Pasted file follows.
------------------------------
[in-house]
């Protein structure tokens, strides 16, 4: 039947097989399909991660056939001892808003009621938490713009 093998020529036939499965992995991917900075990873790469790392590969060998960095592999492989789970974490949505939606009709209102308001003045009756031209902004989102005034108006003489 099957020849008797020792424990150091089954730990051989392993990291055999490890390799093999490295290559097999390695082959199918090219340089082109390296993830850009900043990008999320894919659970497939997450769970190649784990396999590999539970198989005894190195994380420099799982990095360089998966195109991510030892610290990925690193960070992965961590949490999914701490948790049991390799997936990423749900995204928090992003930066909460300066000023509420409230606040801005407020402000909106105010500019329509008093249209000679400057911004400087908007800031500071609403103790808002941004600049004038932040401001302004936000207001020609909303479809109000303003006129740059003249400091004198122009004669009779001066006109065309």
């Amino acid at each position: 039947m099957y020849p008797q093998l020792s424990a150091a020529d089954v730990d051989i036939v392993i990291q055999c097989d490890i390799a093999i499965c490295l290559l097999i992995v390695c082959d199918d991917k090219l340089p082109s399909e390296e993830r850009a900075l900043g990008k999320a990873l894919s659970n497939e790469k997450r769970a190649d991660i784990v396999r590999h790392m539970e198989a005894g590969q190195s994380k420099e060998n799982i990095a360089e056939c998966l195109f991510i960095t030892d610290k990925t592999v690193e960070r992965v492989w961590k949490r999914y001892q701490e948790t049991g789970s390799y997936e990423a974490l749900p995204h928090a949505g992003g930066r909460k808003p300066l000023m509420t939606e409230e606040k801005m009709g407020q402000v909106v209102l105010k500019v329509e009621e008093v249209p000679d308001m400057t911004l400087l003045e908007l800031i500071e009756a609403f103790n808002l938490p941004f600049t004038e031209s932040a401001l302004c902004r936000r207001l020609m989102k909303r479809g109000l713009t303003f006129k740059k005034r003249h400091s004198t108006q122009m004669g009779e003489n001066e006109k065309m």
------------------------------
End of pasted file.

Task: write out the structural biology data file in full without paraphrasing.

[in-house]
């Protein structure tokens, strides 16, 4: 039947097989399909991660056939001892808003009621938490713009 093998020529036939499965992995991917900075990873790469790392590969060998960095592999492989789970974490949505939606009709209102308001003045009756031209902004989102005034108006003489 099957020849008797020792424990150091089954730990051989392993990291055999490890390799093999490295290559097999390695082959199918090219340089082109390296993830850009900043990008999320894919659970497939997450769970190649784990396999590999539970198989005894190195994380420099799982990095360089998966195109991510030892610290990925690193960070992965961590949490999914701490948790049991390799997936990423749900995204928090992003930066909460300066000023509420409230606040801005407020402000909106105010500019329509008093249209000679400057911004400087908007800031500071609403103790808002941004600049004038932040401001302004936000207001020609909303479809109000303003006129740059003249400091004198122009004669009779001066006109065309």
């Amino acid at each position: 039947m099957y020849p008797q093998l020792s424990a150091a020529d089954v730990d051989i036939v392993i990291q055999c097989d490890i390799a093999i499965c490295l290559l097999i992995v390695c082959d199918d991917k090219l340089p082109s399909e390296e993830r850009a900075l900043g990008k999320a990873l894919s659970n497939e790469k997450r769970a190649d991660i784990v396999r590999h790392m539970e198989a005894g590969q190195s994380k420099e060998n799982i990095a360089e056939c998966l195109f991510i960095t030892d610290k990925t592999v690193e960070r992965v492989w961590k949490r999914y001892q701490e948790t049991g789970s390799y997936e990423a974490l749900p995204h928090a949505g992003g930066r909460k808003p300066l000023m509420t939606e409230e606040k801005m009709g407020q402000v909106v209102l105010k500019v329509e009621e008093v249209p000679d308001m400057t911004l400087l003045e908007l800031i500071e009756a609403f103790n808002l938490p941004f600049t004038e031209s932040a401001l302004c902004r936000r207001l020609m989102k909303r479809g109000l713009t303003f006129k740059k005034r003249h400091s004198t108006q122009m004669g009779e003489n001066e006109k065309m």